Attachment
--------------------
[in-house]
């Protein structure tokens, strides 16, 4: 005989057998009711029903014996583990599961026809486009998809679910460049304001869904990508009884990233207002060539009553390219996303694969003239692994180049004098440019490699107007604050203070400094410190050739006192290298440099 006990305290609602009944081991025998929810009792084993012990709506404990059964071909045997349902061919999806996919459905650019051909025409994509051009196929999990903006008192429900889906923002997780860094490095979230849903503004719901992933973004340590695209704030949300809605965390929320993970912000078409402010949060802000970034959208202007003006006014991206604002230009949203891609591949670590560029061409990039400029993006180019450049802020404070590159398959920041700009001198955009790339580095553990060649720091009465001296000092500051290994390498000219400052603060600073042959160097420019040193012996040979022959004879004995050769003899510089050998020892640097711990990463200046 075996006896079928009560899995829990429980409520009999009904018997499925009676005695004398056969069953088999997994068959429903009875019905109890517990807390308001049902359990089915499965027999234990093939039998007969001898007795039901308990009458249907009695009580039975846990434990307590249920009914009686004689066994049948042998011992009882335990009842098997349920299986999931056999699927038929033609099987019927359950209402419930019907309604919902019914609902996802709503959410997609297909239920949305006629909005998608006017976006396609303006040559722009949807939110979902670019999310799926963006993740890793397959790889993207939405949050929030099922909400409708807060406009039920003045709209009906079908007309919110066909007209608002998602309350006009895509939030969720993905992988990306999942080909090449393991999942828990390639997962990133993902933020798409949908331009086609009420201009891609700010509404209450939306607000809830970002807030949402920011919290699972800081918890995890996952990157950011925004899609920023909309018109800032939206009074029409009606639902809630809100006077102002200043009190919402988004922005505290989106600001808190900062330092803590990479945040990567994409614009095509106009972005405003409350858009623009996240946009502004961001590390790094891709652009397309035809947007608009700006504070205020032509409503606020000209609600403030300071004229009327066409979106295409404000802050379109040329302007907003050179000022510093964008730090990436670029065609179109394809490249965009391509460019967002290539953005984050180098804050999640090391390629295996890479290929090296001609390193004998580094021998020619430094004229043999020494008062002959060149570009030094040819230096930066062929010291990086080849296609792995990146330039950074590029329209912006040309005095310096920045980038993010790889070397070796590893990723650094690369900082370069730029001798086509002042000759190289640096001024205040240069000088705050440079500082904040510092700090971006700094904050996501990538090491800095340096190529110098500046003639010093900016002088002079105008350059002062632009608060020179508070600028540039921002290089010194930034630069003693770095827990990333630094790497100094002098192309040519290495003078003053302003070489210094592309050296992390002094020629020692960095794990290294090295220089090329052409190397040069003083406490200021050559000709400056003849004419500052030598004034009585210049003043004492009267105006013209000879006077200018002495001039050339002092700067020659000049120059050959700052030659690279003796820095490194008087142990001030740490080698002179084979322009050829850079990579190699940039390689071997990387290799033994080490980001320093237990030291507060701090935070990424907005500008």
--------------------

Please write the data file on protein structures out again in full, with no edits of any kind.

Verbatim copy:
[in-house]
């Protein structure tokens, strides 16, 4: 005989057998009711029903014996583990599961026809486009998809679910460049304001869904990508009884990233207002060539009553390219996303694969003239692994180049004098440019490699107007604050203070400094410190050739006192290298440099 006990305290609602009944081991025998929810009792084993012990709506404990059964071909045997349902061919999806996919459905650019051909025409994509051009196929999990903006008192429900889906923002997780860094490095979230849903503004719901992933973004340590695209704030949300809605965390929320993970912000078409402010949060802000970034959208202007003006006014991206604002230009949203891609591949670590560029061409990039400029993006180019450049802020404070590159398959920041700009001198955009790339580095553990060649720091009465001296000092500051290994390498000219400052603060600073042959160097420019040193012996040979022959004879004995050769003899510089050998020892640097711990990463200046 075996006896079928009560899995829990429980409520009999009904018997499925009676005695004398056969069953088999997994068959429903009875019905109890517990807390308001049902359990089915499965027999234990093939039998007969001898007795039901308990009458249907009695009580039975846990434990307590249920009914009686004689066994049948042998011992009882335990009842098997349920299986999931056999699927038929033609099987019927359950209402419930019907309604919902019914609902996802709503959410997609297909239920949305006629909005998608006017976006396609303006040559722009949807939110979902670019999310799926963006993740890793397959790889993207939405949050929030099922909400409708807060406009039920003045709209009906079908007309919110066909007209608002998602309350006009895509939030969720993905992988990306999942080909090449393991999942828990390639997962990133993902933020798409949908331009086609009420201009891609700010509404209450939306607000809830970002807030949402920011919290699972800081918890995890996952990157950011925004899609920023909309018109800032939206009074029409009606639902809630809100006077102002200043009190919402988004922005505290989106600001808190900062330092803590990479945040990567994409614009095509106009972005405003409350858009623009996240946009502004961001590390790094891709652009397309035809947007608009700006504070205020032509409503606020000209609600403030300071004229009327066409979106295409404000802050379109040329302007907003050179000022510093964008730090990436670029065609179109394809490249965009391509460019967002290539953005984050180098804050999640090391390629295996890479290929090296001609390193004998580094021998020619430094004229043999020494008062002959060149570009030094040819230096930066062929010291990086080849296609792995990146330039950074590029329209912006040309005095310096920045980038993010790889070397070796590893990723650094690369900082370069730029001798086509002042000759190289640096001024205040240069000088705050440079500082904040510092700090971006700094904050996501990538090491800095340096190529110098500046003639010093900016002088002079105008350059002062632009608060020179508070600028540039921002290089010194930034630069003693770095827990990333630094790497100094002098192309040519290495003078003053302003070489210094592309050296992390002094020629020692960095794990290294090295220089090329052409190397040069003083406490200021050559000709400056003849004419500052030598004034009585210049003043004492009267105006013209000879006077200018002495001039050339002092700067020659000049120059050959700052030659690279003796820095490194008087142990001030740490080698002179084979322009050829850079990579190699940039390689071997990387290799033994080490980001320093237990030291507060701090935070990424907005500008």